The Ethics of Reading: Levinas and Gadamer on encountering the other in literature
Dougan, M. J. (2016). The Ethics of Reading: Levinas and Gadamer on encountering the other in literature (Thesis, Doctor of Philosophy (PhD)). University of Waikato, Hamilton, New Zealand. Retrieved from http://hdl.handle.net/10289/10686
Permanent Research Commons link: http://hdl.handle.net/10289/10686
This dissertation explores the question ‘can we encounter the Other through the mediation of literature?’ The question reflects an increasing interest in ethics by literary theorists and particularly in the application of Emmanuel Levinas’s work to the field of literary studies. I identify a major concern with this trend that has been largely overlooked: Levinas states that the Other cannot be encountered through the mediation of literature. With questions of justice towards texts and the necessity to respect alterity at the forefront, I argue that Levinas’s concerns cannot be overlooked. To explore a possible solution to the problem I first consider Levinas’s concerns with literature and argue that his adamant stance on the Other and literature stems not so much from the arguments he puts forward but a human conviction that the ethical is limited to the immediate face-to-face encounter. I suggest that this desire which cannot be fully accounted for by his philosophical account finds its origin in the Holocaust but, more than this, can be seen as the ethical saying interrupting and disturbing his writing. The answer to the question of the thesis hinges on the interpretation of both who the Other is and what exactly the encounter with the Other means for Levinas. Unlike most literary theorists, I do not look for ways in which Levinas’s ethical work is portrayed in literary texts; I am interested in the text as Other and the reader’s responsibility towards it rather than situations or characters that fit the face-to-face model. I draw upon Hans-Georg Gadamer’s hermeneutics to both consider the relation one has with regard to a text and to clarify who exactly the Other might be. I conclude by trying to rehabilitate the idea of author but couch this in Gadamerian terms, it is the world view or horizon of the text that we encounter as other and I name this ‘author’. My consideration of Gadamer confirms that we feel that we encounter alterity in literature and he suggests a way to say something about this that does not annihilate otherness. I then return to the problem of literature for Levinas and find that I can answer the question of the thesis affirmatively, with some qualification. I argue that the Levinasian encounter is best understood by analogy to the Kantian sublime. We cannot encounter the Other at all except through experiences that signify or remind us of this primordial encounter. Lived encounters with the other are structurally similar to and signify the encounter with the Other which in turn gives the everyday encounters their meaning. I combine this interpretation with Jean Baudrillard’s argument regarding representation in photography which posits a view of a productive presentation of the fiction of reality rather than a hollow representation of an absent reality. With a positive answer to the question of the thesis in hand, I read Edgar Allan Poe’s short story, ‘The Purloined Letter’ to explore the implications of my research in a concrete example.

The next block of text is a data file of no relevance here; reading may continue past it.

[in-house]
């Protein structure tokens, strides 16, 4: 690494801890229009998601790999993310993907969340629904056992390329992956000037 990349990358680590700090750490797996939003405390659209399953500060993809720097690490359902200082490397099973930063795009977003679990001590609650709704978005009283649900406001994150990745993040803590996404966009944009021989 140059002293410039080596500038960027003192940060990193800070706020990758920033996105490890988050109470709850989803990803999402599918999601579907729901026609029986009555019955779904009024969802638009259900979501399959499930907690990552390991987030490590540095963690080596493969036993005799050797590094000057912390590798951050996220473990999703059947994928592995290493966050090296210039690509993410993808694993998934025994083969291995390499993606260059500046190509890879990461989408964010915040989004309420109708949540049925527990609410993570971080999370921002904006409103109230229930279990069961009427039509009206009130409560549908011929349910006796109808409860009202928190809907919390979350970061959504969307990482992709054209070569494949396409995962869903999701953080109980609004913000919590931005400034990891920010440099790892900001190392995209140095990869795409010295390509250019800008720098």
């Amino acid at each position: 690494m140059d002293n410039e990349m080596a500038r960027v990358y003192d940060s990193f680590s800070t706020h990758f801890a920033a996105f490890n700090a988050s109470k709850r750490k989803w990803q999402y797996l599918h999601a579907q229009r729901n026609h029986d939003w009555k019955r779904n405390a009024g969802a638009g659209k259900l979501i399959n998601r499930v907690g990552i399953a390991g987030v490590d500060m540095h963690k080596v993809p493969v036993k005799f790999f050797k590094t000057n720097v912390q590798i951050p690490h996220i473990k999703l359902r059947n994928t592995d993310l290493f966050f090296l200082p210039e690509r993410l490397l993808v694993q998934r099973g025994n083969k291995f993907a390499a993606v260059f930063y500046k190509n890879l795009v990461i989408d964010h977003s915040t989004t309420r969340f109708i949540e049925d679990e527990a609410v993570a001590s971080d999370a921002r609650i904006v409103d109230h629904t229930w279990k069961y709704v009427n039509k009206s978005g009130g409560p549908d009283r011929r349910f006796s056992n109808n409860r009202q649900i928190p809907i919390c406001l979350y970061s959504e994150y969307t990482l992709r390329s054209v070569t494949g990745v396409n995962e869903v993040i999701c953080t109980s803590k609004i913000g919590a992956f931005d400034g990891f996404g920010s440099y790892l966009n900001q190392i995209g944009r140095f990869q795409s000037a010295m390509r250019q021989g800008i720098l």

University of Waikato
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